marathon and UK Sport. She said she
was “deeply honoured and delighted”
to be offered the post. “I am truly looking forward to starting work.”
The Speaker of the House of Lords,
Lord Fowler, said: “I am very pleased
to welcome Sarah Clarke to the role of
Black Rod. As the first woman to take
on the role, this is a historic moment
for the house. The Lords has a great
record of women taking on senior political roles. Five of the last seven leaders of the Lords and the current leader
of the opposition have been women,
as well as both my predecessors as
Lord Speaker.”
Currently both the Tory and Labour
leaders in the Lords are women: Lady
Evans and Lady Smith.
News in brief
Kicker here like this
Then a short description here like this
→Then
≥
ThenSection
Sectionand
andpage
PageXX
XX
• Philip Hammond claimed
“there are no unemployed
people” in the UK in a major
slip-up as the chancellor prepared to fight for his political
life in this week’s budget.
The gaffe came as he made
the case on the BBC’s Andrew
Marr Show that driverless
cars will not necessarily lead
to more unemployment. In
fact, there are about 1.42 million unemployed people in
the UK and many more who
are underemployed.
• Gerry Adams has announced he is stepping down
as Sinn Féin president after
34 years heading the Irish
political party once closely
linked to the IRA. Adams also
confirmed he will not seek
re-election to the Irish parliament, the Dáil, in the next
general election. The 69-yearold republican played a pivotal role in shifting the IRA to
a permanent ceasefire in the
1990s and nudging Sinn Féin
towards power sharing with
its former unionist enemies in
Northern Ireland.
Comment, page 22 →
• Official reviews will clear
MI5 and the police of making
serious mistakes that allowed
terrorists to strike Britain in
four attacks this year, the
Guardian has learned. But
they will also make recommendations to minimise the
chances of missing future
attackers, including a new
computer algorithm to detect
behaviour that could indicate
involvement in terrorism. The
inquiries were carried out
by MI5 and the police themselves, overseen by a barrister. Nothing in the reviews
shows that clear chances were
missed to stop any of the attacks that killed 36 people.
• Jeremy Corbyn strengthened his grip on the Labour
party after Scottish members
elected a leftwing trade unionist, Richard Leonard, as
their seventh leader in the
past decade. Leonard defeated Anas Sarwar, a former
Scottish deputy leader, after
a contest between the party’s
left and right wings. But the
victory was overshadowed
by a party row over the decision by Kezia Dugdale, former
Scottish Labour leader, to
take time out of her parliamentary role to be on the reality-TV show I’m A Celebrity
… Get Me Out Of Here!
16 The Guardian Weekly 24.11.17
Finance Interview
‘Donald Trump has fascist
tendencies. It is disturbing’
The Nobel prize-winning economist deplores the US president’s divisive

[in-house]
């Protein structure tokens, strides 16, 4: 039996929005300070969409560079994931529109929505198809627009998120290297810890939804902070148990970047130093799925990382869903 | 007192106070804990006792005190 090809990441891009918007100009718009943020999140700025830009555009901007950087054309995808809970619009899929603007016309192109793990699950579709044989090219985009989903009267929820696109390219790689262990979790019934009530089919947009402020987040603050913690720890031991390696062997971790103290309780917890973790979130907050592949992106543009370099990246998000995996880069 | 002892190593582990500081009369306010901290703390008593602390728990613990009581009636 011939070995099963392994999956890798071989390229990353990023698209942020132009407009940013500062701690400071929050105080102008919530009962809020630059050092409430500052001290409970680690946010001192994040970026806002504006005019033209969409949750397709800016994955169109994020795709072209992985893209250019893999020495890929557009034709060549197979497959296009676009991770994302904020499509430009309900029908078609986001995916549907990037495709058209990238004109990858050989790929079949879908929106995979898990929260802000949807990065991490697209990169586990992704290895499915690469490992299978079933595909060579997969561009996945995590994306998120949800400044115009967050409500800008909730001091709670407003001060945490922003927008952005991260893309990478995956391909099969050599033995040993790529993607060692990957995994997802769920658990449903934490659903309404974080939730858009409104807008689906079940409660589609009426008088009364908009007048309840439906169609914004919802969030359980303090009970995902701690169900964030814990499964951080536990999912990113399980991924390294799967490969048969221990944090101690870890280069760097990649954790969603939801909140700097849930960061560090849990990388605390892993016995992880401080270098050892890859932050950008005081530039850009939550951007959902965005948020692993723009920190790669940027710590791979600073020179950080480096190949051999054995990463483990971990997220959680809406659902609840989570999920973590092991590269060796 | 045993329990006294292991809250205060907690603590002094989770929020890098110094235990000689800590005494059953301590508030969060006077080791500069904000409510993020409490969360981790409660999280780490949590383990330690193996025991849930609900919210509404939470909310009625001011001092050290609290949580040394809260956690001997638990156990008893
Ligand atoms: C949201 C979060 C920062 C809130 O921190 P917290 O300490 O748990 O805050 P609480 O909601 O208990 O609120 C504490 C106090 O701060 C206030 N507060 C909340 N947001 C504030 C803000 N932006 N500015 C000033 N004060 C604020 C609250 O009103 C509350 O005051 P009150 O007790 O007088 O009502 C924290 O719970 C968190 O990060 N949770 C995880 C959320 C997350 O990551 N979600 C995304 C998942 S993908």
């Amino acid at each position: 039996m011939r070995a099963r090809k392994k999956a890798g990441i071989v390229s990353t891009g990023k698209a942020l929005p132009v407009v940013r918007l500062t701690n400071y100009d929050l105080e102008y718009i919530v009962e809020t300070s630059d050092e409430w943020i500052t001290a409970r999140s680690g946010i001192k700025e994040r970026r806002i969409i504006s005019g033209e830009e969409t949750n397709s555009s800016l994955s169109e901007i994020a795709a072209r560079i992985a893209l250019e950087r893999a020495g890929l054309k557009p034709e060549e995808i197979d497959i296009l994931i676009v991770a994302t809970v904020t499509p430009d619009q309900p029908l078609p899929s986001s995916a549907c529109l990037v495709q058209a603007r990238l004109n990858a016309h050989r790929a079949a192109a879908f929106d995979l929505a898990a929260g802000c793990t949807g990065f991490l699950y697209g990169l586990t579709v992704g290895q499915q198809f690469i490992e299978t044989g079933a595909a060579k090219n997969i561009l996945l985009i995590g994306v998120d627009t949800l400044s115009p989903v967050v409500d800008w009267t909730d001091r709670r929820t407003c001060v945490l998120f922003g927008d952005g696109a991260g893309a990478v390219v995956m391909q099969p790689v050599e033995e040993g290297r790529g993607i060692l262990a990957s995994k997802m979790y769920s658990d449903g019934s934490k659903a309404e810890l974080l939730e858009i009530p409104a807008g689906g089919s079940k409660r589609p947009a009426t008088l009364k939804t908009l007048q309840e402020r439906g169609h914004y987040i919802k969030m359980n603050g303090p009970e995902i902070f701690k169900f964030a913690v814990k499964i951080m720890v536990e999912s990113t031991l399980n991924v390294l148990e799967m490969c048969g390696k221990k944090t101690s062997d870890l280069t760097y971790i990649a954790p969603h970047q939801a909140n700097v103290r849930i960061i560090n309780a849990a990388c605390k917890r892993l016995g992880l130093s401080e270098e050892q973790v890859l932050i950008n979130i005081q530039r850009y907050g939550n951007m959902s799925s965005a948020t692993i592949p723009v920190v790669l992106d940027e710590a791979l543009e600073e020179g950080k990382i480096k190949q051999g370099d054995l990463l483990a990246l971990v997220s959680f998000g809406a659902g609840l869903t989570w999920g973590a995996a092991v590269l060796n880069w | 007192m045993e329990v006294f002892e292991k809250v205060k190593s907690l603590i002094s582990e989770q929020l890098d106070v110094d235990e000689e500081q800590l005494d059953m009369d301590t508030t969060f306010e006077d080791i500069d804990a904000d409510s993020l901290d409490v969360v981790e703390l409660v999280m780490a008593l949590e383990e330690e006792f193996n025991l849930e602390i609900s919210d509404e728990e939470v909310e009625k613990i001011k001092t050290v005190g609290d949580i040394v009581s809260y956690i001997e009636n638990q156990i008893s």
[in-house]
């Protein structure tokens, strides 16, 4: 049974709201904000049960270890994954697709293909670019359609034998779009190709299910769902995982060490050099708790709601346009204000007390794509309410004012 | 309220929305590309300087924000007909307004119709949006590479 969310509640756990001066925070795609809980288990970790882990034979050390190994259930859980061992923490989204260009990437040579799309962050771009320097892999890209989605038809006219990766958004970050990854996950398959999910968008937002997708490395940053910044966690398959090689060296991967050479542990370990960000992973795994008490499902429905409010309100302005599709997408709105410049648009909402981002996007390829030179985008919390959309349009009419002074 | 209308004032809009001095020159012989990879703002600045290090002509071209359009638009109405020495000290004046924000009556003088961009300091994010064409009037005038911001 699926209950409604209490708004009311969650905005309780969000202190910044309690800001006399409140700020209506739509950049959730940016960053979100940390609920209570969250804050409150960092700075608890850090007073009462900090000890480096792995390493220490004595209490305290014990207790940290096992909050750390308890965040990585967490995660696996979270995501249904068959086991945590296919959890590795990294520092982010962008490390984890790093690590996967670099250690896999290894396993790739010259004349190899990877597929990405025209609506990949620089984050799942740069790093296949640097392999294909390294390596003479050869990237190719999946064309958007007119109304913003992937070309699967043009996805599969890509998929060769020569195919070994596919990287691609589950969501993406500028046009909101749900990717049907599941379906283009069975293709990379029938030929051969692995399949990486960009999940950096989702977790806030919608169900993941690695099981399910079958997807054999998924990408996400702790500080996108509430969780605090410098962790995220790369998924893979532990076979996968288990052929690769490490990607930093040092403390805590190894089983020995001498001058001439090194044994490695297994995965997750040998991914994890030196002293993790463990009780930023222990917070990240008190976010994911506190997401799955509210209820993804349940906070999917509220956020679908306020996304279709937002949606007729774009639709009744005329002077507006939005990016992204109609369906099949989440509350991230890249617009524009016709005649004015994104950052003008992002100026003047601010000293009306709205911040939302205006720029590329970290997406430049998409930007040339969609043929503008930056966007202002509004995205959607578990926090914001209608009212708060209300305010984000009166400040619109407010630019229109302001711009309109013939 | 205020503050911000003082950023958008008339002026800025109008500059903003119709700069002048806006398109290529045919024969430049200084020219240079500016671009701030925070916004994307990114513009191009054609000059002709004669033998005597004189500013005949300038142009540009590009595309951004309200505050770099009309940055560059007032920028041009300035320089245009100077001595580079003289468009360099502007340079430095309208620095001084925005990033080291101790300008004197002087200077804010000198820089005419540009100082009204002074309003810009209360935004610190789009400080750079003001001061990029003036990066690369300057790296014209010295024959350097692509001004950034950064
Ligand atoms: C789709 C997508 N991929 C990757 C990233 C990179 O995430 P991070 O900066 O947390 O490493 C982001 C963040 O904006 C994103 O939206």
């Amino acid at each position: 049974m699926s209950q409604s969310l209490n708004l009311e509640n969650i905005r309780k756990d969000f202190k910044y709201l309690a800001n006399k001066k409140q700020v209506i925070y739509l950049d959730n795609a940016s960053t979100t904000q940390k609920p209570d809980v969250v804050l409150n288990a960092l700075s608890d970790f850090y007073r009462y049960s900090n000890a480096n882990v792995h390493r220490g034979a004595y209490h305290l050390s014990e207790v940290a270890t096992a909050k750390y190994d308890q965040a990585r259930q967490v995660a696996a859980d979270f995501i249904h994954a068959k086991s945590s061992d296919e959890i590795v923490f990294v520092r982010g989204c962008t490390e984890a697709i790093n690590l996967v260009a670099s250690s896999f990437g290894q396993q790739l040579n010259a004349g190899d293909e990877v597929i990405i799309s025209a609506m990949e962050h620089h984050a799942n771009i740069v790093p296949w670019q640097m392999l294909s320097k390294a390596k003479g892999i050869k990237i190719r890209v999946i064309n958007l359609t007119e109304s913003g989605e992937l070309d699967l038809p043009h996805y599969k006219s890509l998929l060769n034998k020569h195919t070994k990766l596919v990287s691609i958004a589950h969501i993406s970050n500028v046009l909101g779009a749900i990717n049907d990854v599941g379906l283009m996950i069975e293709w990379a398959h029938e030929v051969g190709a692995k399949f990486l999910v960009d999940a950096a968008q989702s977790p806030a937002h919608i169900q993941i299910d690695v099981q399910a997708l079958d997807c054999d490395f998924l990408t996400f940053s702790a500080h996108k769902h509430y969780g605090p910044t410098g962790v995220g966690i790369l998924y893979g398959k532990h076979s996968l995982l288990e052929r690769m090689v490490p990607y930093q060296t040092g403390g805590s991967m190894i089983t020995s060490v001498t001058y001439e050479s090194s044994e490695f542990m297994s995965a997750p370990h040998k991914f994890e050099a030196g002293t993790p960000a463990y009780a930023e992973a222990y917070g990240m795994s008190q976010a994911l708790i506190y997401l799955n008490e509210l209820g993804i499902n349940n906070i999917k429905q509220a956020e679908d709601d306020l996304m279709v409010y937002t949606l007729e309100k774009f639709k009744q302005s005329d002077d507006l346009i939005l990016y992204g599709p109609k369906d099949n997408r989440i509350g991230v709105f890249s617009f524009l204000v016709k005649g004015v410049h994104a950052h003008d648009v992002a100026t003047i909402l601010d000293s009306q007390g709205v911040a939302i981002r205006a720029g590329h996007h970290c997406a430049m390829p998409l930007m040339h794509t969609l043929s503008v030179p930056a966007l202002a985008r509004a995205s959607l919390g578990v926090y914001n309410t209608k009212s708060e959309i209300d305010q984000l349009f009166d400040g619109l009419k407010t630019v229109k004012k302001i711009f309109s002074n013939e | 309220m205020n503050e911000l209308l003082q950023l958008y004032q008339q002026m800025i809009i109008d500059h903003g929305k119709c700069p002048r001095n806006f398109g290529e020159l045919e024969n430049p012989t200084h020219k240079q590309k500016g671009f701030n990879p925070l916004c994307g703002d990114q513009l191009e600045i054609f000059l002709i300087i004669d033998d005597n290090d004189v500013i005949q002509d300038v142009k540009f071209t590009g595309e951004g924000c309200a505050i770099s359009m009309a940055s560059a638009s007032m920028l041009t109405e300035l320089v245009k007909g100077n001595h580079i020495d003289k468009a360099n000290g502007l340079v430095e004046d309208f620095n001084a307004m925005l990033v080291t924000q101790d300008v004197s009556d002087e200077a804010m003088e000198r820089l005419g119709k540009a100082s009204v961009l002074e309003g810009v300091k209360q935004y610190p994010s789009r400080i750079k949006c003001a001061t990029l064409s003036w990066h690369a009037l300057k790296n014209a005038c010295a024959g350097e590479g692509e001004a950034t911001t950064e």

tactics, and worries that he will push the nuclear button, writes Larry Elliott
H
arry Truman once
demanded to be
given one-handed
economists because he
became so frustrated
with his advisers meeting every demand for answers with
“on the one hand, on the other hand”.
Truman would have liked Joseph
Stiglitz, the Nobel prize-winning
economist who worked for a later
Democratic president, Bill Clinton,
and who does not mince words
when talking about the current
incumbent of the White House,
Donald Trump.
Stiglitz says that for the past six
or seven years he has been growing
increasingly disturbed by America’s
growing inequality and the
simmering anger it has caused.
“I began to say ‘if we didn’t fix
this problem we are going to have
a political problem’ and historically
a Trump figure, a fascist kind of
figure, arises.”
Asked whether he really thinks
Trump is a fascist, Stiglitz says:
“I certainly think he has those
tendencies. He is restrained by our
institutions and every day those
institutions work we feel relieved.
We don’t know what the bounds
are and we don’t know how far he
would push those bounds.
“A couple of things are most
disturbing – the attack on the press
and the attack on the foundations
of knowledge which goes beyond
the press.
“We have never had a president
who day after day lies and is
unaffected by it. Normally everybody
you deal with is tethered by a sense of
responsibility and truth, but not him.
“I think the other thing you have
seen with some of these fascist
leaders is using ‘us versus them’
as a way of dividing society.” Stiglitz
says Trump is using racism and
misogyny to divide America. “To me
it is deeply, deeply disturbing.”
A couple of things are
disturbing … We have
never had a president
who day after day lies
and is unaffected by it
Stiglitz had his differences with
Clinton, for whom he worked as
chairman of the council of economic
advisers, and Barack Obama,
criticising both for not doing enough
to ensure that the fruits of growth
were more evenly shared.
But he sees Trump as not just
misguided but dangerous – a man
who has difficulty telling the truth,
whose word is not to be trusted and
who might even respond to being
thwarted in his plans by pushing the
nuclear button.
He gives as an example the
president’s determination to rip
up the North American Free Trade
Agreement (Nafta), which created
a free trade zone between the US,
Canada and Mexico a quarter of
a century ago.
Trump thinks the agreement has
been bad for America but is running
into strong opposition from big